To start the meal, we usually take one of the good-sized lettuce and mixed vegetable salads (5.65 leva), and one of the tasty pates (Obatzta, a Bavarian mix of Camembert and Roquefort, or Liptauer, an Alpine spread of cheese, fish and spices, about four leva each), which are served with a toasted split roll. These latter remind me of the sharp-cheese spreads with which my German grandpa used to treat us, though he served it with jam spread on top and no fish. Though the creamy-salty combination at Fenerite is very pleasant.
A happy touch to the meal - and one very German at that - is that Maggi, a soy sauce-like liquid seasoning, is available if you ask. I would eat it on everything (but not ice cream!).
The Grießklöschen Suppe is a nice start in cooler weather, though when I had it one day, the clear chicken broth in which floated the semolina dumplings was very salty.
Because I couldn't help but wonder what a German restaurant would make of Bulgo-Euro food, I recently tried something from that menu: hesitating between the grilled sea bass and the parsley balls with yoghurt sauce (7.90 leva), I settled on the latter, and was pleasantly surprised: it was just like home-made. Unlike the dense, pan-fried parsley balls I've had elsewhere, these were five light, crispy patties, the batter mixed with the herb recalling tempura croquettes. The accompanying thick dilled yoghurt sauce had a bite, thanks to the freshly minced garlic, good enough to eat by itself with a spoon.
As to drinks, there are three brands of German beer - Krombacher, Warsteiner and Erdinger - available draught for a price (200ml is two leva, though the way in which it is served makes it look more like Champagne than fermented wheat). There is also bottled Erdinger dunkel (500ml for 6.80 leva). A small selection of wines focus on Bulgarian cellars; the "house" wine (Telish!) is a pleasant option at 14 leva for a litre.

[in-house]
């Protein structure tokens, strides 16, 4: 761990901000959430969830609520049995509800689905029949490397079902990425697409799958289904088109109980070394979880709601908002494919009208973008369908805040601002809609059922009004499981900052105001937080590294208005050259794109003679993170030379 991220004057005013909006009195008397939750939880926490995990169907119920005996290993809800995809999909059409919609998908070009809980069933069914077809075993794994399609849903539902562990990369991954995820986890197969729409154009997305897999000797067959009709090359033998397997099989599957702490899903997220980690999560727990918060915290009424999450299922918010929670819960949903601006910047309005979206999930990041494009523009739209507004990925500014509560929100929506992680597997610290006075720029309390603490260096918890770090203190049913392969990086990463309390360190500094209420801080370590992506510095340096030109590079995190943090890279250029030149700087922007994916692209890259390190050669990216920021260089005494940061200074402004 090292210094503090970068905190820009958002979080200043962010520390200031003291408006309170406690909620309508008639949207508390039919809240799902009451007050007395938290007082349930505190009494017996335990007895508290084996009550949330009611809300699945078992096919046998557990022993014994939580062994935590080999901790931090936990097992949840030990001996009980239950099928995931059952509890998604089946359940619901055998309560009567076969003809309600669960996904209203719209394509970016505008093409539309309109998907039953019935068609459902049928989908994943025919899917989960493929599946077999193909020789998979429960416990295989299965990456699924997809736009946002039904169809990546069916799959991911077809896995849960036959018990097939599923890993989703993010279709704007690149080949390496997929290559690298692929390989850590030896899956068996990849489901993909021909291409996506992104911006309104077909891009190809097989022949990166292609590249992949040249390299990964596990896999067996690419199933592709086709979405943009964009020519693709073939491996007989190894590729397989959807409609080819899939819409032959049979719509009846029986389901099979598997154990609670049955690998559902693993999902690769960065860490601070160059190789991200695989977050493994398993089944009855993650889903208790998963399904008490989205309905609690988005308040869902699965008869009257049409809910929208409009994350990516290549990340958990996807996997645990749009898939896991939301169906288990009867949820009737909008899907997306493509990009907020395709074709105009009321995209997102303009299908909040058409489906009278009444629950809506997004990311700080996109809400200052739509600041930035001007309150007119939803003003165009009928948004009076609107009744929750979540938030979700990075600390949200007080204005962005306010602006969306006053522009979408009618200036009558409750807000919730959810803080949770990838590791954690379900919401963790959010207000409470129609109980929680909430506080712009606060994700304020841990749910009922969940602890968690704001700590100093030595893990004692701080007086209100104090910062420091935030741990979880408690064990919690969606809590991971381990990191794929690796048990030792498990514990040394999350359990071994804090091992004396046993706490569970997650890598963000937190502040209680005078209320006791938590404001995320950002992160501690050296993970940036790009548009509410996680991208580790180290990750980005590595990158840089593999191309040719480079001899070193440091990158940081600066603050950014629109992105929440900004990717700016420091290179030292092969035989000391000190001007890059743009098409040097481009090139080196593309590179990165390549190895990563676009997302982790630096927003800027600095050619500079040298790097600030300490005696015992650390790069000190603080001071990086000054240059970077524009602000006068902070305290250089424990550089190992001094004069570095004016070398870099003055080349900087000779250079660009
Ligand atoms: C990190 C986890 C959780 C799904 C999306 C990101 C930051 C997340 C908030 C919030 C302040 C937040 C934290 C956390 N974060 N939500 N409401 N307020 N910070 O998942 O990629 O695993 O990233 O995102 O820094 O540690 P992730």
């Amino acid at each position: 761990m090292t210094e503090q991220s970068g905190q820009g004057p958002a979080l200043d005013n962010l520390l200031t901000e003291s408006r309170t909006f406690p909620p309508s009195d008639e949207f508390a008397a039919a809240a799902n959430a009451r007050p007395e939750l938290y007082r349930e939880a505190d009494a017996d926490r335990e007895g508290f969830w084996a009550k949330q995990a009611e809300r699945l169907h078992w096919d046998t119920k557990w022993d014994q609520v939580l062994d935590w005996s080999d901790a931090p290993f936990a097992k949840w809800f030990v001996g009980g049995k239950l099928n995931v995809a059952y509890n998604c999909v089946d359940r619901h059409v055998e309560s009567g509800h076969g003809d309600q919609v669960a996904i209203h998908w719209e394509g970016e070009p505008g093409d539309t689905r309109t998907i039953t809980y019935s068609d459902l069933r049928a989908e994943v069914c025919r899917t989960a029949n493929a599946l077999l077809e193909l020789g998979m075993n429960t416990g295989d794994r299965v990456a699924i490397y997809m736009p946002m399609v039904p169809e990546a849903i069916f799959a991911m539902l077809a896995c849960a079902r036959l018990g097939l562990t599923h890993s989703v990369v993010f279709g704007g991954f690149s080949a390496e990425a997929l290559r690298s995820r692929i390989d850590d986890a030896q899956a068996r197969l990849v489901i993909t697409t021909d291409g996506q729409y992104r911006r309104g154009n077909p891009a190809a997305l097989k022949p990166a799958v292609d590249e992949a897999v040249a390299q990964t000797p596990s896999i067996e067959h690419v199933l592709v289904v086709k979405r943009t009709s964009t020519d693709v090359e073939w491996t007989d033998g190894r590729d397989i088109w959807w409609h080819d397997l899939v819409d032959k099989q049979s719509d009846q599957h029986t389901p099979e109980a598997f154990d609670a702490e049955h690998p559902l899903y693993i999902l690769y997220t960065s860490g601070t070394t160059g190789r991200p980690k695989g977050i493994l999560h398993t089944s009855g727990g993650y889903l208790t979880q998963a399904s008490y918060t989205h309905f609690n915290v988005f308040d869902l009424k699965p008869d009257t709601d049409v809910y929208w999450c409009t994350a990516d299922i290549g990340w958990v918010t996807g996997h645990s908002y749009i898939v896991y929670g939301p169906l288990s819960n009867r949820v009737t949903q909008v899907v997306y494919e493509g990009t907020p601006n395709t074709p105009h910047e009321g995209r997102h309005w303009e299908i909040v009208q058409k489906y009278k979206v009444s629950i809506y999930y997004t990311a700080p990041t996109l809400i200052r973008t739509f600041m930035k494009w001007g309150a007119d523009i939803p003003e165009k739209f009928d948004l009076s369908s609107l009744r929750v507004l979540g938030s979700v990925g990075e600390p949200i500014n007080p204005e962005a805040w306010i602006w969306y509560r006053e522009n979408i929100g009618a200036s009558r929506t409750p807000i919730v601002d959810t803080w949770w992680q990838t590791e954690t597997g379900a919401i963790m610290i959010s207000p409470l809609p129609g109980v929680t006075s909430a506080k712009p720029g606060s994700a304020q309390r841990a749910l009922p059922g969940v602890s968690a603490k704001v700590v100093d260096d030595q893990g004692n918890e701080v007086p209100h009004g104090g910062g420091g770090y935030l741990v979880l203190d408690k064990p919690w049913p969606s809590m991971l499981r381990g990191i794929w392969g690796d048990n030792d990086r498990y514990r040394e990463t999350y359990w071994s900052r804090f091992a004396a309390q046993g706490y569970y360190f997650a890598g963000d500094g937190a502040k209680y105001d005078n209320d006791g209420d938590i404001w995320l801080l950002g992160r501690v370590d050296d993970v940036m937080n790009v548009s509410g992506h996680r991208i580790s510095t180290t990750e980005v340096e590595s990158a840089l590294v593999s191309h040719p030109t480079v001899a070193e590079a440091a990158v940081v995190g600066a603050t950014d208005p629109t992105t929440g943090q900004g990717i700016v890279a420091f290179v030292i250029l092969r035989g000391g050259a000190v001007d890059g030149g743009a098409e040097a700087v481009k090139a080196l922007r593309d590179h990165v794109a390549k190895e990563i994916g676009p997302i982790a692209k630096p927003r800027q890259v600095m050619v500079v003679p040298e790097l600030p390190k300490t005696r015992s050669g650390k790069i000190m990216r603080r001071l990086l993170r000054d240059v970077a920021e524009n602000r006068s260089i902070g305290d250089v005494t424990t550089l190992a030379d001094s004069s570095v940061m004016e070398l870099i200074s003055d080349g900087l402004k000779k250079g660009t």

And if all this were not reason enough to visit, the music is an intelligent mix of oldies but goodies, and at a low volume, which allows conversation.
I would love to eat at Fenerite more often.
For The Sofia Echo's other restaurant reviews, please see sofiaecho.com/restaurant-review
A real find, plum in the middle of Sofia, which ticks all the boxes for a wonderful meal out – novelty, location and quality. Likely to do extremely well.
One of those places striving to be authentic but somehow a gimmicky joint.
If you're in the mood for a light dinner or a business lunch – one that is not too expensive and you only have, say, 60 to 90 minutes to spare – then you could do well to visit the Spaghetti Company.
The restaurant trade seems to suffer more than most during times of crisis and so it's nice that an old favourite has weathered the storm.
Word-of-mouth and the soft strumming of the Spanish guitar drew us to the newly opened Bodega* in Studentski Grad for a birthday celebration for four.